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Social Media: A New Tactic for Corporate Sustainability?

[fa icon="calendar'] Apr 11, 2012 6:00:00 AM / by CSRHub Blogging

By Kimberly Wilson

  

Social media has undeniably changed the corporate sustainability landscape as companies harness this technology for their sustainability programs. According to the SMI-Wizness Social Media Sustainability Index, in 2011 more companies used social platforms to communicate sustainability initiatives and to crowdsource ideas to resolve sustainability issues. A closer look into this trend suggests that it has only just begun.

 

The 2011 Social Media Sustainability Index, released by Social Media Influence and Wizness, reported that the number of companies in its index that use social media to communicate sustainability has more than doubled in the last year. In 2010, the report found 120 of the 287 companies in its index engaged in social media through platforms such as YouTube, Facebook, or Twitter, but only 60 companies dedicated resources to the mission. In 2011, 250 major corporations engaged in sustainability communications through social media and 100 companies committed resources to that goal.

 

The companies trailblazing the way include General Electric, IBM, and Pepsico, all of which made the top 10 list on the index. IBM’s Smarter Planet is a website devoted to communicating its sustainability initiatives and uses compelling storytelling that showcases its work around the world in communities and cities. Just look at its Facebook likes to see how popular it has become – 230,952 and counting.

 

Other companies like General Electric are using social media to crowdsource ideas to find innovative solutions to sustainability dilemmas. GE created the Ecomagination Challenge to find clean energy ideas in America and the winners received $200 million capital investment by GE and its partners. They also developed a strong editorial team to produce content to encourage participation.

 

While many companies turn to traditional social media platforms for their sustainability strategy, newer platforms are proving to be equally effective tool for companies. Starbucks brought its BetaCup Challenge to the Jovoto community, a website that crowdsources ideas from the public, in order to find a sustainable solution to the coffee cup. The website Causes, which hosted the famous, viral “Kony video,” has also been used by companies like AT&T to engage the public in its sustainability effort.

 

For many companies, social media does more than boost their sustainability profile, it is a necessary tool to manage their brand. Social media is a powerful way for consumers to speak out against corporate actions and for companies to engage with their dissenters. Companies that don't manage their brand perception on these platforms can quickly become a target of consumer backlash, like what BP experienced after the Gulf oil spill when a Facebook group "Boycott BP" formed and drummed-up 791,000 likes.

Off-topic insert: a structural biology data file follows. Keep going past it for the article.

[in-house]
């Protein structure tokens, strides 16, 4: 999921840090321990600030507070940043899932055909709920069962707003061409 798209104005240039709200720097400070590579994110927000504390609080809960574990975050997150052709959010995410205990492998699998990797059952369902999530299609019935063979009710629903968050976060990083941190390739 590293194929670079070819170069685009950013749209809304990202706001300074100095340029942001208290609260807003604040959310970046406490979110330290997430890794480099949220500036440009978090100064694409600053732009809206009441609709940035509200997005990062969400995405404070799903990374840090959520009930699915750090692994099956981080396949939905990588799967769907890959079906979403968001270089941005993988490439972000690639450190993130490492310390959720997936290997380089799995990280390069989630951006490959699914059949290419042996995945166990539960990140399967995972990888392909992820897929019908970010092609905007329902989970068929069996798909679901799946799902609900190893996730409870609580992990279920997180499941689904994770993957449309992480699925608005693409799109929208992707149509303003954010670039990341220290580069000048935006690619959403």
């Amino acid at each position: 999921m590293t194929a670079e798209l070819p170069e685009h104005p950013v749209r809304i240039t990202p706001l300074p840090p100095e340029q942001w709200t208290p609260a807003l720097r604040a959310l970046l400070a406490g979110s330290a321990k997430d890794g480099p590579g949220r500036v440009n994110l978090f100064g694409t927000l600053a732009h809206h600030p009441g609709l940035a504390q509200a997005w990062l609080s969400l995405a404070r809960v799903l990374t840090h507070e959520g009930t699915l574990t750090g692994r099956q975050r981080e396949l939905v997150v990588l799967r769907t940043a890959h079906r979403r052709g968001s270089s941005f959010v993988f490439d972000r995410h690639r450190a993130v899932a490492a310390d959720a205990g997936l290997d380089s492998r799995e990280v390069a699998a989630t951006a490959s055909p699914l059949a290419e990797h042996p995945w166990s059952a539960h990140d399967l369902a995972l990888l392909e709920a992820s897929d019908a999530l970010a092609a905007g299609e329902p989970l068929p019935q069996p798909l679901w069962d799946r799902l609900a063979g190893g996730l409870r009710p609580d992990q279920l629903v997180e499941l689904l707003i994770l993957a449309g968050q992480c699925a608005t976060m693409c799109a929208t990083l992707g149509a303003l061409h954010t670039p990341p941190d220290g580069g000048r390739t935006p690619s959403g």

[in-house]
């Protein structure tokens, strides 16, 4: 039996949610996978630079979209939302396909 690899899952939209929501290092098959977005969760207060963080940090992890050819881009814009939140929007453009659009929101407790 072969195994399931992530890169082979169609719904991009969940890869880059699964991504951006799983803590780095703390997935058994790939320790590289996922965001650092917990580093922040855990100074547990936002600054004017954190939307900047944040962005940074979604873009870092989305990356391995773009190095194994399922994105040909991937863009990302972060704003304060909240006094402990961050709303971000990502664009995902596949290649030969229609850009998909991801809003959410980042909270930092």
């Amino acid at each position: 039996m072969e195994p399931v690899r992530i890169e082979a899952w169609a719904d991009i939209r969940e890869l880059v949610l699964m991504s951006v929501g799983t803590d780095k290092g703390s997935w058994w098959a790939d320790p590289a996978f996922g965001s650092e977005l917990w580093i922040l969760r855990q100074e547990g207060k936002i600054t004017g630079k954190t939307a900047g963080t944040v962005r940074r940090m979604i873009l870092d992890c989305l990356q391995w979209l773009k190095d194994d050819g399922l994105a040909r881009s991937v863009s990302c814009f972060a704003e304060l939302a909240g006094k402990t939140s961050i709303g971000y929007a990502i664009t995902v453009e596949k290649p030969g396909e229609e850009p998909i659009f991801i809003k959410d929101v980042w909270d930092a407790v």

Now that companies have embraced social media for their sustainability initiatives, has it boosted their CSR performance? There may not be a direct correlation, however many of the leading companies on the Social Media Sustainability Index are performing better in general when compared with their peers on CSRHub, such as IBM which has an overall score of 66, higher than its industry average.

 

Whether or not social media will improve companies' CSR performance in the immediate future is still uncertain, but it certainly will be a driving force in how sustainability programs develop in the future. From what we've seen so far, it is likely that increasingly more companies will incorporate social media into their sustainability strategy in the future hoping to convert their consumers into loyal brand advocates.

 


 

Kimberly Wilson comes to CSRHub from Northwestern University where she recently completed her Master’s degree in business journalism. She began her career working in sustainable development at the International Finance Corporation as a marketing consultant. She went on to work at the Financial Times newspaper where she was involved with political and economic coverage. Kimberly has long been passionate about ways businesses can be leveraged to improve the world. This led her to volunteer in South Africa working with women who were microfinance recipients. In her downtime, she enjoys running along Lake Michigan, going to concerts, and weekend brunches in downtown Chicago. 

 

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